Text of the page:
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31.05.2016 | Original Article | Ausgabe 7/2016

Annals of Nuclear Medicine 7/2016

Cerebral blood flow and metabolism associated with cerebral microbleeds in small vessel disease

Zeitschrift:
Annals of Nuclear Medicine > Ausgabe 7/2016
Autoren:
Tetsuya Hashimoto, Chiaki Yokota, Kazuhiro Koshino, Ryo Shimomura, Tenyu Hino, Tetsuaki Moriguchi, Yuki Hori, Toshiyuki Uehara, Kazuo Minematsu, Hidehiro Iida, Kazunori Toyoda

Abstract

Objective

Cerebral microbleeds (CMBs), probably reflecting microangiopathy, have not yet sufficiently been examined in association with cerebral blood flow (CBF) and metabolism. We investigated the relationships between CMBs, and CBF and metabolism in symptomatic small vessel disease.

Methods

We enrolled 22 patients with symptomatic small vessel disease without severe stenosis (>50 %) in major cerebral arteries. Volumes of white matter lesions (WMLs) and number of CMBs were assessed on images of fluid-attenuated inversion recovery and gradient-echo T2*-weighted magnetic resonance imaging, respectively. Patients were divided into two groups according to the median number of CMBs (group I <5, n = 10; group II ≥5, n = 12). Parametric images of CBF, cerebral metabolic rate of oxygen (CMRO2), oxygen extraction fraction and cerebral blood volume were estimated using positron emission tomography and 15O-labeled gases. The functional values in the cortex–subcortex, basal ganglia, and centrum semiovale were compared between the two groups.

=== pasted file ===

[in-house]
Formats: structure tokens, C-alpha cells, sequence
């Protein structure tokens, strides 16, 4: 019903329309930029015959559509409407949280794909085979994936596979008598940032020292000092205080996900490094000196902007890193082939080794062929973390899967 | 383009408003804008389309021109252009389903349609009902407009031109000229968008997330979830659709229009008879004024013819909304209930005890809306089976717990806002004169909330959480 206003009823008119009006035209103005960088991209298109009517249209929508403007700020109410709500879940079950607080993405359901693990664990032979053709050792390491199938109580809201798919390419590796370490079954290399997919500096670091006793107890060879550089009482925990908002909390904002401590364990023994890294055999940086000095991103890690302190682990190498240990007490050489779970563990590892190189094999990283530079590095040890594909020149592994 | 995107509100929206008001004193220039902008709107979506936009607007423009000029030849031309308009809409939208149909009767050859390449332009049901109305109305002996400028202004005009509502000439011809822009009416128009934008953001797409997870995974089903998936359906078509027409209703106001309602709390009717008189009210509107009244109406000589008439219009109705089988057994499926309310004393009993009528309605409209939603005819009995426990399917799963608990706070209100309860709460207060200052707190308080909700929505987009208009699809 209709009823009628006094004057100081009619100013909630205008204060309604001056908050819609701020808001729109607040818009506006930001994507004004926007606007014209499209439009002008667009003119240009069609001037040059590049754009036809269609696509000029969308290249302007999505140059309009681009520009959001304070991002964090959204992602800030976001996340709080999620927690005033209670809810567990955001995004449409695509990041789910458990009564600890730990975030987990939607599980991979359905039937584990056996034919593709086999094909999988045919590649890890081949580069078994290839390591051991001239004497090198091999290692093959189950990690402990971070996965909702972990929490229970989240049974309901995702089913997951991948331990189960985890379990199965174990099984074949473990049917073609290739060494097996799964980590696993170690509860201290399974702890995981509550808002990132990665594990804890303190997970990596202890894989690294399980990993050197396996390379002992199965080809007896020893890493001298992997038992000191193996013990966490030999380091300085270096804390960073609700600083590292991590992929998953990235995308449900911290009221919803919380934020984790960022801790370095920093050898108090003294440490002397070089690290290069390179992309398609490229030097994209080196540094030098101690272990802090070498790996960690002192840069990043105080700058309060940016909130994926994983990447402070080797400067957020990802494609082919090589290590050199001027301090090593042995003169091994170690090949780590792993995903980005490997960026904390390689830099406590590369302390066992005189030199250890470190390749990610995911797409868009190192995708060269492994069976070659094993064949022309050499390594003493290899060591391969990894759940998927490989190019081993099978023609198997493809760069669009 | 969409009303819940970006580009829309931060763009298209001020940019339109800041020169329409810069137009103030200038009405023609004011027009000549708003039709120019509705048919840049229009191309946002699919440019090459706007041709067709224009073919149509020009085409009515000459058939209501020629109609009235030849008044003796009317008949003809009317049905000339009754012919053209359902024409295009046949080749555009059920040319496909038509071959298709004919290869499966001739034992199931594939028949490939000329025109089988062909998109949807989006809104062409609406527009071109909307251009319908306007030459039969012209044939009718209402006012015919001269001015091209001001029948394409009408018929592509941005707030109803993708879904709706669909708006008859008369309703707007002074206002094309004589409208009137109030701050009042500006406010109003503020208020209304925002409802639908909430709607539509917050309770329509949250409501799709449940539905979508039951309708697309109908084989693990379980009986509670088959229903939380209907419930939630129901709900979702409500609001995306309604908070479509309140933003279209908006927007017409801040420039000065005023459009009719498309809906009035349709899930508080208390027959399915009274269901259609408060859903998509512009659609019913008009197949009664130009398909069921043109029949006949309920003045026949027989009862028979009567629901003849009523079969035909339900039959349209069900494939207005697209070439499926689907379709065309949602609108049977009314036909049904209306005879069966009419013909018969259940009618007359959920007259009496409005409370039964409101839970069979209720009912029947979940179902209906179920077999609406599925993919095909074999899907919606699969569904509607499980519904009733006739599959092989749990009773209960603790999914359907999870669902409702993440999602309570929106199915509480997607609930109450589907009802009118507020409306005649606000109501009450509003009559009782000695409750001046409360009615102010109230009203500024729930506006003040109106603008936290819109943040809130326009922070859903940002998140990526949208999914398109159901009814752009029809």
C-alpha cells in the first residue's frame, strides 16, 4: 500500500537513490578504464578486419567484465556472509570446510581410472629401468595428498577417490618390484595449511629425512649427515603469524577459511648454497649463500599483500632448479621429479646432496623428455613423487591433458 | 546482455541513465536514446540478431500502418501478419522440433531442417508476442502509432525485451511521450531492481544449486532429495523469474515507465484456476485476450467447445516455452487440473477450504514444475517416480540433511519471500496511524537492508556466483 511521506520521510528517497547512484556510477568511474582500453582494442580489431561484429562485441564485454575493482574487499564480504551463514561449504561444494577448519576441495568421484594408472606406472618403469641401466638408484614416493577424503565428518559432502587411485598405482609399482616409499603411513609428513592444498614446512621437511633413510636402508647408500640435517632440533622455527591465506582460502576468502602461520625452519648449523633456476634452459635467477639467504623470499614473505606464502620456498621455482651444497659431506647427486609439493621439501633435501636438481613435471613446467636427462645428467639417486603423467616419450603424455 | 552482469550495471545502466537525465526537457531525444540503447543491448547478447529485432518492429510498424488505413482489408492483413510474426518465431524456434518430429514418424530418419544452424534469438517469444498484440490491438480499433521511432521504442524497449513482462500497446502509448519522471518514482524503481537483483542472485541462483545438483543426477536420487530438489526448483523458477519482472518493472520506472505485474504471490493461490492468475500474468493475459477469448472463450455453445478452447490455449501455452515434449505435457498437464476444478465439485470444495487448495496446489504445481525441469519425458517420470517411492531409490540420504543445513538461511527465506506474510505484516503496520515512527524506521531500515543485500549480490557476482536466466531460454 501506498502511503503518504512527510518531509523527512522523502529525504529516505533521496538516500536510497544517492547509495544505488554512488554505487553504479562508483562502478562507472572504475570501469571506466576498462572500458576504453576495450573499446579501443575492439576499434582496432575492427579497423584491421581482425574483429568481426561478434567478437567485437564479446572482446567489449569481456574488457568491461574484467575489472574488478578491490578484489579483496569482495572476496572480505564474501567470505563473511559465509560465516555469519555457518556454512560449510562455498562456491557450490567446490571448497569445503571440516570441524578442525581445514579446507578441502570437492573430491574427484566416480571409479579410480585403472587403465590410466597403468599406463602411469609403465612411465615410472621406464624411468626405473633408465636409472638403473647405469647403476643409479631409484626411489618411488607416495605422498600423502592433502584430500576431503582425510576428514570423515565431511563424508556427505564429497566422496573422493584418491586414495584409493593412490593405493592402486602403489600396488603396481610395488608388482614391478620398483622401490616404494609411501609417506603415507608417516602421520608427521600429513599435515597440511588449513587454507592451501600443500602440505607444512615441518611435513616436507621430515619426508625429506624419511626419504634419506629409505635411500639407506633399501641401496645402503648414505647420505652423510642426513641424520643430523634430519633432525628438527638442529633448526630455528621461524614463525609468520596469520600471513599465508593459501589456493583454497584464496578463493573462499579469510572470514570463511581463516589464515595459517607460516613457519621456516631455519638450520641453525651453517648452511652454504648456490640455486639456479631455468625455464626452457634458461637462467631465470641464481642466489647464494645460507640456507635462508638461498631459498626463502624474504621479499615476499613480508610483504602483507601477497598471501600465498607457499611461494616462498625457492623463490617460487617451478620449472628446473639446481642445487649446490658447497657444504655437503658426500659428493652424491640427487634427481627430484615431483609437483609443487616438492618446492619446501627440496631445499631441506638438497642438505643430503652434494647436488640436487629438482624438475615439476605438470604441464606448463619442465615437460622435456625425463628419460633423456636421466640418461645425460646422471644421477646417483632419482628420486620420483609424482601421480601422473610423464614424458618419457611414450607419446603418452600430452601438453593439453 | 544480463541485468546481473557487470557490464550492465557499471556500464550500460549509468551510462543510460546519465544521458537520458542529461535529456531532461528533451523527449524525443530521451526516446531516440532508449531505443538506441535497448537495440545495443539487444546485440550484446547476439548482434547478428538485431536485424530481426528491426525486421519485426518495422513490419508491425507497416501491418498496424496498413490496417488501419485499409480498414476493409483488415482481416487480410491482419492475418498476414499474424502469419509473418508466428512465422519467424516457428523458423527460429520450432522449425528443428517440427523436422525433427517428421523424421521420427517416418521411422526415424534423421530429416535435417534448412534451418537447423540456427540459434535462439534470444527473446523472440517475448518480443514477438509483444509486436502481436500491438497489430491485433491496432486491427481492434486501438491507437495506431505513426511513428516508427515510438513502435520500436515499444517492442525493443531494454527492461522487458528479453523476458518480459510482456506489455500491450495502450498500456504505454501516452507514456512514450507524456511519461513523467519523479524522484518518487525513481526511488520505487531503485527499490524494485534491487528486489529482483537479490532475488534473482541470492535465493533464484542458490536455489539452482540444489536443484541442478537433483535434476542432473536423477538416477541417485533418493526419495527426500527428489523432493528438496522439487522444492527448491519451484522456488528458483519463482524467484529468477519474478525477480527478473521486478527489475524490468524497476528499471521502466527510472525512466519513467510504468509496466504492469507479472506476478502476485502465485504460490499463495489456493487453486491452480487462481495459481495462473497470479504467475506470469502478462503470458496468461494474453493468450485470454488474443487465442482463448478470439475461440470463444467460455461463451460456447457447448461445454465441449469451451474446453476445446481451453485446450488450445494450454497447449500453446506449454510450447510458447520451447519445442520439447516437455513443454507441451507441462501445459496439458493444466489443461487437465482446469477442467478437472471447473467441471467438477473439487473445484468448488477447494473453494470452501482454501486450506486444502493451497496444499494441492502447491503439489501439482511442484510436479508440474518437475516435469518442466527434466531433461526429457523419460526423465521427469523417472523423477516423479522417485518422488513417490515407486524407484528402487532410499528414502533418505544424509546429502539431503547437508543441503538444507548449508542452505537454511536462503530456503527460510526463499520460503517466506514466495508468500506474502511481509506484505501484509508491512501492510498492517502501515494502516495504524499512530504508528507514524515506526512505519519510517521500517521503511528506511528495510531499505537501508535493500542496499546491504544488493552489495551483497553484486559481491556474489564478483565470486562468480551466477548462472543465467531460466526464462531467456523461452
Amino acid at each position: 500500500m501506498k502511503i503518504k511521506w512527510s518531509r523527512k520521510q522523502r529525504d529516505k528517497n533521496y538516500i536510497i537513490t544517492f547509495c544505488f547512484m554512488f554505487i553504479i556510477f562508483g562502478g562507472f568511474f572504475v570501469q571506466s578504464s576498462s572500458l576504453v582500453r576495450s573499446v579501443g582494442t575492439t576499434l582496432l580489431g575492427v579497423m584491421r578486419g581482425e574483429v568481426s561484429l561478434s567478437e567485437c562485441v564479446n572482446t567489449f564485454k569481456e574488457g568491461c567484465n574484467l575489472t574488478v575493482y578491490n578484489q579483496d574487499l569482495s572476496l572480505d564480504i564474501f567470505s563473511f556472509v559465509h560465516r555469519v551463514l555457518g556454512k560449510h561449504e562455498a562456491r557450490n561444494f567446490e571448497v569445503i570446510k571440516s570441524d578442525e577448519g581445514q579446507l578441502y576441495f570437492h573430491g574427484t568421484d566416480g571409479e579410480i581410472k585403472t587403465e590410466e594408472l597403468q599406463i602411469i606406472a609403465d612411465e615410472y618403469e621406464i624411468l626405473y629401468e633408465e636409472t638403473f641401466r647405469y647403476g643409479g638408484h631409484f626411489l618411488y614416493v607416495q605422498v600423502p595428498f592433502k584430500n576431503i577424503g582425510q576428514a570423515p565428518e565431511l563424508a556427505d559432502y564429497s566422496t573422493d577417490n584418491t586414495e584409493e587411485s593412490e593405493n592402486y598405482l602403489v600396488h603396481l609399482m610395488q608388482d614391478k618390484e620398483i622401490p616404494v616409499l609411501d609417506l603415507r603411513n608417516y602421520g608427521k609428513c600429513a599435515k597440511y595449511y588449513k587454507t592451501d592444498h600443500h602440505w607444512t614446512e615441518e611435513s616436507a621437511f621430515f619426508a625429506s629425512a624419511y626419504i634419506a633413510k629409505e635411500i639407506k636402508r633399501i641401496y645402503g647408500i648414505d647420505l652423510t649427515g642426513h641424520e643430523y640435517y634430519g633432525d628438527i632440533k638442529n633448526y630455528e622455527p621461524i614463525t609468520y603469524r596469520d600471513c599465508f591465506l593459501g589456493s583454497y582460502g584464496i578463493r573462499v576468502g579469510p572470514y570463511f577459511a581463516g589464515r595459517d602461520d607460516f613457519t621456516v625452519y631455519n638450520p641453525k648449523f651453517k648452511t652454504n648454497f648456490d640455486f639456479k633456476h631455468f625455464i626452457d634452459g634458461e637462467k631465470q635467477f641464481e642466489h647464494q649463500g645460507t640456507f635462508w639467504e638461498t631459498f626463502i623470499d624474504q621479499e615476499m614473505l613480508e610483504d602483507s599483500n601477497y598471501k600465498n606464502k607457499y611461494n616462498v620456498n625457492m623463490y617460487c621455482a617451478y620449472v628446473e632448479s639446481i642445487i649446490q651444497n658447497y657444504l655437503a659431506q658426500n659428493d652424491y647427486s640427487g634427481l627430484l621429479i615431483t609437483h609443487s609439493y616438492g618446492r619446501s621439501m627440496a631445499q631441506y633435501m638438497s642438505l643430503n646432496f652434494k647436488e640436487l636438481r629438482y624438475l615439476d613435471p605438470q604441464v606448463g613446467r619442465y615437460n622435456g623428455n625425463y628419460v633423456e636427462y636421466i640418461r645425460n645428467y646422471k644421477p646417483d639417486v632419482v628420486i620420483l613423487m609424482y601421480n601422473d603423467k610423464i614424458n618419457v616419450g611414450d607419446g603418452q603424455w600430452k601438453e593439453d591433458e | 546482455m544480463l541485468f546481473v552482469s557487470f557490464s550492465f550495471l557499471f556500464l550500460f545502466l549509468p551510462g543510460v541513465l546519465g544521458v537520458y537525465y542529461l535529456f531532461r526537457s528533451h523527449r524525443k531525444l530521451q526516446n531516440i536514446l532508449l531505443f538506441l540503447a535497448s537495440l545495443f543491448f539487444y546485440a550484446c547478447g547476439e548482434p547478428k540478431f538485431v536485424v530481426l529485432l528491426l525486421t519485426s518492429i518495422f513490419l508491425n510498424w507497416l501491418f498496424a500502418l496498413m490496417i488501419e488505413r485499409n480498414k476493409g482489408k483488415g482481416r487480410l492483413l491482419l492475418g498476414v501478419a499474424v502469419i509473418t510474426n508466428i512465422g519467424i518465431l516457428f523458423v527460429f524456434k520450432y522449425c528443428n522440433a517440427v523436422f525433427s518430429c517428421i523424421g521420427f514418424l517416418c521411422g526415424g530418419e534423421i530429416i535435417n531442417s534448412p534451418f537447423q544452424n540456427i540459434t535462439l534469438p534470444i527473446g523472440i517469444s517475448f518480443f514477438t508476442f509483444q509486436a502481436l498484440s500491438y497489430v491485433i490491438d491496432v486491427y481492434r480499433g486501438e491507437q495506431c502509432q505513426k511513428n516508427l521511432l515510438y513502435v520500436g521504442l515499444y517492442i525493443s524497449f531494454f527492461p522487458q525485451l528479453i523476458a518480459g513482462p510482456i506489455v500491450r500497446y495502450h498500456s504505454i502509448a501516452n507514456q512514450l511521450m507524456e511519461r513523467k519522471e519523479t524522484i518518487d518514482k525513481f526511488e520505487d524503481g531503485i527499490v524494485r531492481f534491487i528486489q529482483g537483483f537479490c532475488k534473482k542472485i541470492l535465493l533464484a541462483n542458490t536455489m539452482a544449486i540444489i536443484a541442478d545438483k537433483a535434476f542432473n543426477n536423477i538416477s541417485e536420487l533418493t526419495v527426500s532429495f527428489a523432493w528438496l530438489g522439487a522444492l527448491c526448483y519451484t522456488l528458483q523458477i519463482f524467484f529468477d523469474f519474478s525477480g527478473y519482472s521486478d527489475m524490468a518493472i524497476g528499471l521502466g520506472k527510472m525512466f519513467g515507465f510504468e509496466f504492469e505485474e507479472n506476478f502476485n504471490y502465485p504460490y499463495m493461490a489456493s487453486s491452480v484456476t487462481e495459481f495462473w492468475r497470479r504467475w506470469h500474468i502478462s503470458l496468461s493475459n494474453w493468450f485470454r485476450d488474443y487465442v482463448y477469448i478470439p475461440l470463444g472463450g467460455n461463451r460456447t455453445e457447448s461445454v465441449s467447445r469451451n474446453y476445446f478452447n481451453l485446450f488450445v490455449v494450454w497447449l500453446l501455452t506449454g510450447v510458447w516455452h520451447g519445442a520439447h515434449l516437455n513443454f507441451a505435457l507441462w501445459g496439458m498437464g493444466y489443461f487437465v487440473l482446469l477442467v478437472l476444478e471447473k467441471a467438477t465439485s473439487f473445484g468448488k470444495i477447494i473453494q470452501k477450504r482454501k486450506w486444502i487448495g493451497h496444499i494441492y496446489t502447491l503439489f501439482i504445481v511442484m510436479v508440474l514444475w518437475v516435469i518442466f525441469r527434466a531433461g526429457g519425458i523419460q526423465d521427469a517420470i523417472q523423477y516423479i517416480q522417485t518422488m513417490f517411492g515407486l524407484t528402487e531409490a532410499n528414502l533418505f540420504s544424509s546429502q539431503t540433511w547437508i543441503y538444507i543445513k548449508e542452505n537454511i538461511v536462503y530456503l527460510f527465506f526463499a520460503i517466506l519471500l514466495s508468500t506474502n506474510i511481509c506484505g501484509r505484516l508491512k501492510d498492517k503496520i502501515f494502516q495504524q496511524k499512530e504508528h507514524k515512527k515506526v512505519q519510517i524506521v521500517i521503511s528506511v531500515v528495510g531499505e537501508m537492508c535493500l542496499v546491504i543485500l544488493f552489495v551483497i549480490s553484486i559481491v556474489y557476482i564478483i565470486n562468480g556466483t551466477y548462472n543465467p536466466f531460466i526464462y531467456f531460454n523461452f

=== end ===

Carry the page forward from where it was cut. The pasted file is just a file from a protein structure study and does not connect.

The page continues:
Results

Volumes of WMLs of group II were larger than those of group I (median: 38.4; range: 25.1–91.5 mL vs. median: 11.3; range: 4.2–73.4 mL, p = 0.01). In the centrum semiovale, the mean CBF of group II was significantly lower than that of group I (12.6 ± 2.6 vs. 15.6 ± 3.3 mL/100 g/min, p = 0.04). In the other regions, there were no significant differences in either CBF or CMRO2 between the two groups.

Conclusions

Our study indicated that increases in the number of CMBs with larger volumes of WMLs were associated with cerebral ischemia in the deep white matter in patients with symptomatic small vessel disease.

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